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Comments affect perception of research, study says

More frequent negative comments posted to scholarly research articles online might influence readers’ perceptions of the research itself, according to a recent study.

The study, outlined Feb. 14 at the annual American Association for the Advancement of Science meeting, found, overall, polite comments caused supporters and skeptics to be split fairly evenly, while rude and negative comments caused readers to adopt a critical view on the academic arguments.

“Humans are so influenced by our peers and what other people say,” said Catherine Caldwell-Harris, a Boston University professor of psychology. “So especially if we’re not certain or if we’re looking for a reason to go in a different direction and other people start voicing criticisms, we get swept up with them.”

Readers were presented a scientific article discussing the risks of nanotechnology, and after reading respectful comments, 43 percent of readers found the risks to be low and 46 percent found them to be high. With the addition of negative feedback, 32 percent found the risks to be low and 52 percent found the risks to be high.

Caldwell-Harris said she found her students expressing reluctance at posting in particularly negative sections of comments. Students told her after they posted their findings, negative feedback increased exponentially.

“First of all, you get people who don’t read the articles and they just read the headlines and they sound off on whatever they think the article is probably about,” said Connor Wood, a third-year Graduate School of Arts and Sciences. Ph.D. student. “And if you’ve got an article that’s really gone viral and you’re getting comments from all over the place, you’ll get some people who will just be insulting.”

Wood said he is researching the relationship between religion and science. He writes for the website and the blog, which centers on conversation about religion.

He said he often gets hostile comments and believes there is no better topic to incite rude remarks.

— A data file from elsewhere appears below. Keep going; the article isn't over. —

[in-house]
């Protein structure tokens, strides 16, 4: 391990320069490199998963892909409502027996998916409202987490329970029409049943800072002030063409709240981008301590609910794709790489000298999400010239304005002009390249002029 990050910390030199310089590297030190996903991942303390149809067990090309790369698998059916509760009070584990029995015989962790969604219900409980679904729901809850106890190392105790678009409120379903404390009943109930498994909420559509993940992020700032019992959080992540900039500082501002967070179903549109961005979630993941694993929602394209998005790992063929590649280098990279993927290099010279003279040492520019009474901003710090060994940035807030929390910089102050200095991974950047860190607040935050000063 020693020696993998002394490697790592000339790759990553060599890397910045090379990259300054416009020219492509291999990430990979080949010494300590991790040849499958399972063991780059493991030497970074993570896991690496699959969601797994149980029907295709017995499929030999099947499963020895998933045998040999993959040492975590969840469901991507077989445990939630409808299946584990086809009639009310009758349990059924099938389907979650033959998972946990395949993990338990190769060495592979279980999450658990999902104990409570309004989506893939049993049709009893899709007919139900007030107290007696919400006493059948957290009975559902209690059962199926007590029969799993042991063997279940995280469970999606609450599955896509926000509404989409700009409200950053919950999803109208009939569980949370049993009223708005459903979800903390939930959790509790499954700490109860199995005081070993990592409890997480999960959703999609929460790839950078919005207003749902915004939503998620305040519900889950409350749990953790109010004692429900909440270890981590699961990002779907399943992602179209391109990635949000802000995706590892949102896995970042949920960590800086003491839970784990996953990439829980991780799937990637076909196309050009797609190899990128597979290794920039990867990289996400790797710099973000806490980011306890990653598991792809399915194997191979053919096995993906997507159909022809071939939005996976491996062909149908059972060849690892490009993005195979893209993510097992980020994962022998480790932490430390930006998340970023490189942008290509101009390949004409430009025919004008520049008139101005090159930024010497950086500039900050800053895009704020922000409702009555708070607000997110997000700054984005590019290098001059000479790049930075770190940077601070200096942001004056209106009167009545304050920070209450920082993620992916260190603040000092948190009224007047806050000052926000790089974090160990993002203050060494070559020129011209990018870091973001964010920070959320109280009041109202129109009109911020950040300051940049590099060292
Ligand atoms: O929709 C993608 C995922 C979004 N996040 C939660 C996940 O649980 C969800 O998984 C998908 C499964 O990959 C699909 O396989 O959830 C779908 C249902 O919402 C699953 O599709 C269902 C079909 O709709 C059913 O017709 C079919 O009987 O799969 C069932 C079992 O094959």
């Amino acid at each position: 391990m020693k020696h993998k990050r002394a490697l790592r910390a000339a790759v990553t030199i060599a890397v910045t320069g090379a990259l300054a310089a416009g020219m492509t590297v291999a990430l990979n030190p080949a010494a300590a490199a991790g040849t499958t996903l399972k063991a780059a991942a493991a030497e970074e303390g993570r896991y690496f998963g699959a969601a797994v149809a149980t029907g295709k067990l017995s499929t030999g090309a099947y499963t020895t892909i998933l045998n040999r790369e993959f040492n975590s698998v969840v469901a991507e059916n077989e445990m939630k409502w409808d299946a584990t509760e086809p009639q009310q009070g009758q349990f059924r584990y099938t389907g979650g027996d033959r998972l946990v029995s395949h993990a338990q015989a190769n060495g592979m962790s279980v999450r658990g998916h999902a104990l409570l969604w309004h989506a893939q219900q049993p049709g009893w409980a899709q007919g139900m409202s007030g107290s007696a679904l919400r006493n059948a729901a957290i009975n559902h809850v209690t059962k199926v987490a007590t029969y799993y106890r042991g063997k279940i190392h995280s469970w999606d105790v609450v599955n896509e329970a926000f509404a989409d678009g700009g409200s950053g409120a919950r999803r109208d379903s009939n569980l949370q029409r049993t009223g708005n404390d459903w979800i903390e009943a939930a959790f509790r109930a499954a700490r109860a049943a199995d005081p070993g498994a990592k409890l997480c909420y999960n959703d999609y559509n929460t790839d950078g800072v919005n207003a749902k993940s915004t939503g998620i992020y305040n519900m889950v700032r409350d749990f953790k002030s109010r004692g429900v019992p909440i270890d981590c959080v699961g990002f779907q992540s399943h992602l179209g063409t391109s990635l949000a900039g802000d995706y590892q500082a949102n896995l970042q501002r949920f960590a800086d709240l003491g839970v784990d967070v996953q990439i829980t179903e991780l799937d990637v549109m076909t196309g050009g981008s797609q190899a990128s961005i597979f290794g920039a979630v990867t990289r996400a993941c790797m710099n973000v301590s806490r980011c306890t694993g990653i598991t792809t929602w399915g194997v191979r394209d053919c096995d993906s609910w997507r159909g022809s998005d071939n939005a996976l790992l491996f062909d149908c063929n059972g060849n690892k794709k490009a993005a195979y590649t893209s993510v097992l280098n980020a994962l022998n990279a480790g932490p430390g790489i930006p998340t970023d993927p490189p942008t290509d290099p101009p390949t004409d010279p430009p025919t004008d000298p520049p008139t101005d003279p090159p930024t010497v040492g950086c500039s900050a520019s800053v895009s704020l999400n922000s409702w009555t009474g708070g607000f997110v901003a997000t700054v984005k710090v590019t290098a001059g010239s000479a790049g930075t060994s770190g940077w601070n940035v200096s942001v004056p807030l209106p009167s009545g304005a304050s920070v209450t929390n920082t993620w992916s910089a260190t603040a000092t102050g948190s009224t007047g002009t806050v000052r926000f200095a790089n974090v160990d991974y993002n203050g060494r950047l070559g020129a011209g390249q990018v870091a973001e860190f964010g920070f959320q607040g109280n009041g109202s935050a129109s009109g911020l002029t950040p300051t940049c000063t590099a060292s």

“I got one person who called me a ‘closeted atheist’ because he or she thought that my article was actually saying negative things about religion,” he said. “They were insulting me directly.”

Aliza Stein, a research assistant at the Center for Anxiety and Related Disorders, said feedback submission would be better off if it were completely confidential with the comments only visible to the author of the article.

“You would get a more honest response, because people wouldn’t be impacted by their peers a lot,” Stein, a College of Arts and Sciences junior, said.

CAS senior Belva Dibert said even with negative feedback, she does not believe non-experts should be withheld from commenting on the blogs.

“It’s important that non-experts get into the debate because they often have different motivations than, say, the researchers,” she said. “A non-expert may consider the application of the study in his or her life beyond just the theoretical boundaries.”

Allison Borges, a CAS senior majoring in psychology and neuroscience, said she is neither worried about, nor opposed to receiving negative feedback.

“While the results of the study are a little disheartening in that readers were biased by other comments, I still think comments are valuable,” she said. “This study makes me excited about my future career and the challenge of making my research matter to myself as well as others.”

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